In light of recent U.S. military involvement in the Middle East, some say the voters who put President Barack Obama into office in 2008 didn’t sign up for this.
On CNN’s State of the Union Sept. 28, political commentator LZ Granderson said Obama is losing favor among his base supporters because of his recent foreign policy decisions. In 2008, they were tired of the wars started under former President George W. Bush and were hoping that a new president would bring them to a close.
“They voted for him because he was supposed to end these wars and stop bombing people,” Granderson said. “And when you look at the raw numbers, three times as much Special Forces were used than ‘W.’, twice as many strikes (on) countries that are predominantly Muslim. Those were not the numbers that his staunch progressive base voted for.”
Granderson’s claim that there have been “twice as many strikes (on) countries that are predominantly Muslim” is similar to Lizza’s — but with the added caveat that these are Muslim countries, so we decided to check it out again.
When we compared Bush and Obama last week, Lizza sent us this list of countries that had been bombed by each president:
Bush: Afghanistan, Iraq, Pakistan and Somalia.
Obama: Afghanistan, Iraq, Pakistan, Somalia, Yemen, Libya and Syria.
We asked Granderson for additional evidence. He cited the same numbers as Lizza, and pointed to a supporting CNN article.
We found little reason to challenge the nations Lizza and Granderson named. If anything, they shortchanged both presidents.
There’s no question about airstrikes in Afghanistan and Iraq — Bush launched wars in both countries, and airstrikes have continued there under Obama.
Drone strikes in Pakistan, Yemen and Somalia have been in the news for a long time, with or without official acknowledgment.
The Bureau of Investigative Journalism, a nonprofit news service based at City University London, maintains a running list of U.S. military actions in a number of countries, including Pakistan, Somalia and Yemen, based on press and official reports. By its tally, American drone strikes against suspected terrorists in Somalia occurred under both Bush and Obama.
In the case of Yemen, we found evidence of just one airstrike there under Bush — back in 2002, reported by BBC News and Time magazine. This would increase Bush’s total to five countries, but the strikes have been much more frequent under Obama.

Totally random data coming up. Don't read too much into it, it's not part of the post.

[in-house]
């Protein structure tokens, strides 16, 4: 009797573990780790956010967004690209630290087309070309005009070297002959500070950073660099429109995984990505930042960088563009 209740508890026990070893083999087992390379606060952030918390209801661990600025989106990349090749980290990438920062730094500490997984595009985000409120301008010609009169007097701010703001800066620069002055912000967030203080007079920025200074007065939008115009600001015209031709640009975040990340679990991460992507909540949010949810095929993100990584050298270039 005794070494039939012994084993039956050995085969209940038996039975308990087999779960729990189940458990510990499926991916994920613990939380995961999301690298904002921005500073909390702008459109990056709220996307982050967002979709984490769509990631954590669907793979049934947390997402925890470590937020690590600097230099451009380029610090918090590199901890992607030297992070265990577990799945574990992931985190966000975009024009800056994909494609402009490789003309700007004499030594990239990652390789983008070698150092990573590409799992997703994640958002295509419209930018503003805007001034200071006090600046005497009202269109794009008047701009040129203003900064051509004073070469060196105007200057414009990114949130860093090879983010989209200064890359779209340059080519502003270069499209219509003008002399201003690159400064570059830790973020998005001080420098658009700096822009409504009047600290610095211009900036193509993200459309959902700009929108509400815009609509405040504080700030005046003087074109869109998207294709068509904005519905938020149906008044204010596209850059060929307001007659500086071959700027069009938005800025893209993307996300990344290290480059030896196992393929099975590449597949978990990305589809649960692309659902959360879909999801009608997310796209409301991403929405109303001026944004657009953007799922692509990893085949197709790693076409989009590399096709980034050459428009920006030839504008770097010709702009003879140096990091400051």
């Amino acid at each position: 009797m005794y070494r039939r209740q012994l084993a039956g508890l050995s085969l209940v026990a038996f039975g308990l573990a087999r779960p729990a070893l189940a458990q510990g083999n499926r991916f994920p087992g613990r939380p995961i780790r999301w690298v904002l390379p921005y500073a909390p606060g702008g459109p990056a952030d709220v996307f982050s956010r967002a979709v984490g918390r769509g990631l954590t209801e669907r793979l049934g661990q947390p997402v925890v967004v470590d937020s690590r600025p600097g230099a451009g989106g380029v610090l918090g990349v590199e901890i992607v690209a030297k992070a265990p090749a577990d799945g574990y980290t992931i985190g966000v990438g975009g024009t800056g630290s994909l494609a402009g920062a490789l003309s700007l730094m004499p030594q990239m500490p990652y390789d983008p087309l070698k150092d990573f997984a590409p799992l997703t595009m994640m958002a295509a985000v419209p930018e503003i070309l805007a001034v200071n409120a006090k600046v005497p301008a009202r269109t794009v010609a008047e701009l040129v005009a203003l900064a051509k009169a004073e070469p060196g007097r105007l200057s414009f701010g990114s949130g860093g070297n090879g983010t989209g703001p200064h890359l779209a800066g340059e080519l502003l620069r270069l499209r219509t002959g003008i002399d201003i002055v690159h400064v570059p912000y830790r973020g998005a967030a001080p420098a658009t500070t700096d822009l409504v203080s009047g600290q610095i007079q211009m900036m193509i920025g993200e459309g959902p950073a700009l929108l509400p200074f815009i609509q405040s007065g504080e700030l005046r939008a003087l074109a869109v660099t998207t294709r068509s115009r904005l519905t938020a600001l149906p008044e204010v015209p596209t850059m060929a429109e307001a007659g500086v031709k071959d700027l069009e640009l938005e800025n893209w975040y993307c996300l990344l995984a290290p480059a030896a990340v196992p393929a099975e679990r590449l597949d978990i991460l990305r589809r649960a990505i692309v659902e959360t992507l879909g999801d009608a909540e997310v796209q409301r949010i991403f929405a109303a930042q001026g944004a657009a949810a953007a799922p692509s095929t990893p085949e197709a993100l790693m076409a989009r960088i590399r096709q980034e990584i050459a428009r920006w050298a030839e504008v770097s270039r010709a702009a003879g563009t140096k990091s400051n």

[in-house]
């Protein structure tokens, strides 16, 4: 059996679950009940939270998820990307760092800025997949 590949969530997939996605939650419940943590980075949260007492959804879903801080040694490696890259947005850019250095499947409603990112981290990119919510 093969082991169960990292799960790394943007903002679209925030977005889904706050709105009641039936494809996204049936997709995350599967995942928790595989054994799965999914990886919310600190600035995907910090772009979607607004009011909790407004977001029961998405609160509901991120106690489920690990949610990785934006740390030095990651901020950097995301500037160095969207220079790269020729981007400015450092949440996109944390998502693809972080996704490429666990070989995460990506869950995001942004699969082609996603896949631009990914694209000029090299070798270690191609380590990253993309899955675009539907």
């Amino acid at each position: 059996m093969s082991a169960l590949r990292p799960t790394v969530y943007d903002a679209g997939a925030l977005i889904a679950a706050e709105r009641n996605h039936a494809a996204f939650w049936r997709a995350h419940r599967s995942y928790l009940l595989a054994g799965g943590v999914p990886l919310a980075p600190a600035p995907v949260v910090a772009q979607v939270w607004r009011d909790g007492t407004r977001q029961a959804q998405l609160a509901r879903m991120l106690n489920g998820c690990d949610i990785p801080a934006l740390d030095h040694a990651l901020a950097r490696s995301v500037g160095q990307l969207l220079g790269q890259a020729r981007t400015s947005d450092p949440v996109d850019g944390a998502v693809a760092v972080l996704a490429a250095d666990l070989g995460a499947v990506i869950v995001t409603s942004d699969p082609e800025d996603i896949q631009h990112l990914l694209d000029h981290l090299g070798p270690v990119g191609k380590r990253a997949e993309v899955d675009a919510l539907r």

The air attacks on Libya that helped topple Moammar Gadhafi in 2011 under Obama are well documented. In March 2011, the United States and British warships fired more than 100 cruise missiles to destroy Libyan air defenses.
And, of course, there’s now Syria.
If these reports are accurate, the totals for Bush and Obama would rise by one. The final, maximum number would be Bush 6: Obama 8.
Granderson is correct to say these countries are all predominantly Muslim (with the exception of the Philippines, which is not included in his tally). We found at a Pew report that said each of the seven countries with confirmed airstrikes under Obama are more than 90 percent Muslim, as of 2010.
Afghanistan: 99.8 percent
Iraq: 98.9 percent
Pakistan: 96.4 percent
Somalia: 98.6 percent
Yemen: 99.0 percent
Libya: 96.6 percent
Syria: 92.8 percent
The Philippines, on the other hand, is just 5.1 percent Muslim. For comparison, the United States is 0.8 percent Muslim, according to the Pew report.
Granderson said Obama has conducted “twice as many strikes (on) countries that are predominantly Muslim” as Bush.
By Granderson’s count — Bush four countries, Obama seven countries — it’s a little less than twice (1.75 times to be exact). While you can make arguments that both Bush and Obama have bombed additional countries, we think Granderson — and Lizza before him — are using reasonable figures based on what’s publicly known.
Granderson’s claim is accurate but could use the caveat nearly twice. As such, we rate it Mostly True.